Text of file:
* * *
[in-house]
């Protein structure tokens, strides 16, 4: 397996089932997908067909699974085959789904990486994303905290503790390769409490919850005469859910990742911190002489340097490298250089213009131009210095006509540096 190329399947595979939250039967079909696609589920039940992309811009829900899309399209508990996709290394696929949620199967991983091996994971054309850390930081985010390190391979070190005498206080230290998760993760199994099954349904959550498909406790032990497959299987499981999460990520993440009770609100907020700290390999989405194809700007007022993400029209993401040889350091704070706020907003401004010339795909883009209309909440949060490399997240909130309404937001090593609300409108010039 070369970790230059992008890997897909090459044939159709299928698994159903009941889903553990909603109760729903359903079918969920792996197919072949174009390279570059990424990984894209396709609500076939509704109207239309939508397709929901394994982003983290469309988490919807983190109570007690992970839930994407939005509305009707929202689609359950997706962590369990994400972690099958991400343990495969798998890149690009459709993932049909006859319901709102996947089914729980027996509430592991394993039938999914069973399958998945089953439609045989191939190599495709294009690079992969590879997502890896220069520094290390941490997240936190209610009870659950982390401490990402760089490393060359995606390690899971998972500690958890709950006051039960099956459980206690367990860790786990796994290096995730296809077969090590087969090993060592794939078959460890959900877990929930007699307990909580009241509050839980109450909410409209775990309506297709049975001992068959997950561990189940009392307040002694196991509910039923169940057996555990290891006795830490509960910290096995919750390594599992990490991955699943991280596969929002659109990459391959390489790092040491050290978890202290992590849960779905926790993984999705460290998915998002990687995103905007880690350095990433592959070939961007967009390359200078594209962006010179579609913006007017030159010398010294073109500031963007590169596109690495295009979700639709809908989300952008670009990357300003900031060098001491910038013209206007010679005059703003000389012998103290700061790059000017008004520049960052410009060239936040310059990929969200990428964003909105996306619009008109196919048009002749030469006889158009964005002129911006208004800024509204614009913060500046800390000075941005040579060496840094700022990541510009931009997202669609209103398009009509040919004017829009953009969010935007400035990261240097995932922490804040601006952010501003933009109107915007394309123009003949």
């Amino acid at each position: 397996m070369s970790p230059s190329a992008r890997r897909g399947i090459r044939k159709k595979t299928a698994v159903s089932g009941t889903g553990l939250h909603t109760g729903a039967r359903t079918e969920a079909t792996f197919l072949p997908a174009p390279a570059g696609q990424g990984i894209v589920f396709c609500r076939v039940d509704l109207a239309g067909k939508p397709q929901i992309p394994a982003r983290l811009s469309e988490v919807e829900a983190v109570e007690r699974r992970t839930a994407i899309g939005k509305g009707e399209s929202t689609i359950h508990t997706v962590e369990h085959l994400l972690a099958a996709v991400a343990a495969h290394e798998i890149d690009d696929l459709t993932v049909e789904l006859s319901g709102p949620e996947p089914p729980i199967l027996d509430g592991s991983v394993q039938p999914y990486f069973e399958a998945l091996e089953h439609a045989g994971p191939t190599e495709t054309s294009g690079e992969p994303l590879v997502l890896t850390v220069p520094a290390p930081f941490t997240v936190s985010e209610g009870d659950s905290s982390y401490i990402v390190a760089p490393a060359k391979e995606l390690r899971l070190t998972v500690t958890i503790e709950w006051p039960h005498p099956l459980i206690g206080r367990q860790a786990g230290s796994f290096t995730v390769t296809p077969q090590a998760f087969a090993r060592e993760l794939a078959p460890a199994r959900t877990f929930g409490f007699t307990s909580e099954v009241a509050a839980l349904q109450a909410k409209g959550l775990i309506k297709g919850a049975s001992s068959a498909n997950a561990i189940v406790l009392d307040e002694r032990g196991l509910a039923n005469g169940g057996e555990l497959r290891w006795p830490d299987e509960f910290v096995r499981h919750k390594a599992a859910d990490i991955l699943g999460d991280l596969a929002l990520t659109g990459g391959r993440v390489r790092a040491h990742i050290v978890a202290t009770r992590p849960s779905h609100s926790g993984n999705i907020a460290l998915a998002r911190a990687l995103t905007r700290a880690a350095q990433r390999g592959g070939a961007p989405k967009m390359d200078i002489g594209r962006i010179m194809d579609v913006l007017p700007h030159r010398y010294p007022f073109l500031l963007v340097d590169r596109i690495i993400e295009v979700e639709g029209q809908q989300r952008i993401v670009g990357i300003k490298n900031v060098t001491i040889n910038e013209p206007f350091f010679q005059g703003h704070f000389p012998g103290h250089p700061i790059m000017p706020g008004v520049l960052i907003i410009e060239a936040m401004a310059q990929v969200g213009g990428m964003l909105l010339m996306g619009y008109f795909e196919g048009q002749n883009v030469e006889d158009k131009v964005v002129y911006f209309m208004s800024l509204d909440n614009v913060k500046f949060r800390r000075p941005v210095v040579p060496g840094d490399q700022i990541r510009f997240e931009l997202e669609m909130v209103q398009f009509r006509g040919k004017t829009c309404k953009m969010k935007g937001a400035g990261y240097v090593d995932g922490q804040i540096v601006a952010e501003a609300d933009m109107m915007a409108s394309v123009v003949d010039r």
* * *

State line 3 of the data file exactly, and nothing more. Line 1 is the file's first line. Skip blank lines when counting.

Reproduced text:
């Amino acid at each position: 397996m070369s970790p230059s190329a992008r890997r897909g399947i090459r044939k159709k595979t299928a698994v159903s089932g009941t889903g553990l939250h909603t109760g729903a039967r359903t079918e969920a079909t792996f197919l072949p997908a174009p390279a570059g696609q990424g990984i894209v589920f396709c609500r076939v039940d509704l109207a239309g067909k939508p397709q929901i992309p394994a982003r983290l811009s469309e988490v919807e829900a983190v109570e007690r699974r992970t839930a994407i899309g939005k509305g009707e399209s929202t689609i359950h508990t997706v962590e369990h085959l994400l972690a099958a996709v991400a343990a495969h290394e798998i890149d690009d696929l459709t993932v049909e789904l006859s319901g709102p949620e996947p089914p729980i199967l027996d509430g592991s991983v394993q039938p999914y990486f069973e399958a998945l091996e089953h439609a045989g994971p191939t190599e495709t054309s294009g690079e992969p994303l590879v997502l890896t850390v220069p520094a290390p930081f941490t997240v936190s985010e209610g009870d659950s905290s982390y401490i990402v390190a760089p490393a060359k391979e995606l390690r899971l070190t998972v500690t958890i503790e709950w006051p039960h005498p099956l459980i206690g206080r367990q860790a786990g230290s796994f290096t995730v390769t296809p077969q090590a998760f087969a090993r060592e993760l794939a078959p460890a199994r959900t877990f929930g409490f007699t307990s909580e099954v009241a509050a839980l349904q109450a909410k409209g959550l775990i309506k297709g919850a049975s001992s068959a498909n997950a561990i189940v406790l009392d307040e002694r032990g196991l509910a039923n005469g169940g057996e555990l497959r290891w006795p830490d299987e509960f910290v096995r499981h919750k390594a599992a859910d990490i991955l699943g999460d991280l596969a929002l990520t659109g990459g391959r993440v390489r790092a040491h990742i050290v978890a202290t009770r992590p849960s779905h609100s926790g993984n999705i907020a460290l998915a998002r911190a990687l995103t905007r700290a880690a350095q990433r390999g592959g070939a961007p989405k967009m390359d200078i002489g594209r962006i010179m194809d579609v913006l007017p700007h030159r010398y010294p007022f073109l500031l963007v340097d590169r596109i690495i993400e295009v979700e639709g029209q809908q989300r952008i993401v670009g990357i300003k490298n900031v060098t001491i040889n910038e013209p206007f350091f010679q005059g703003h704070f000389p012998g103290h250089p700061i790059m000017p706020g008004v520049l960052i907003i410009e060239a936040m401004a310059q990929v969200g213009g990428m964003l909105l010339m996306g619009y008109f795909e196919g048009q002749n883009v030469e006889d158009k131009v964005v002129y911006f209309m208004s800024l509204d909440n614009v913060k500046f949060r800390r000075p941005v210095v040579p060496g840094d490399q700022i990541r510009f997240e931009l997202e669609m909130v209103q398009f009509r006509g040919k004017t829009c309404k953009m969010k935007g937001a400035g990261y240097v090593d995932g922490q804040i540096v601006a952010e501003a609300d933009m109107m915007a409108s394309v123009v003949d010039r």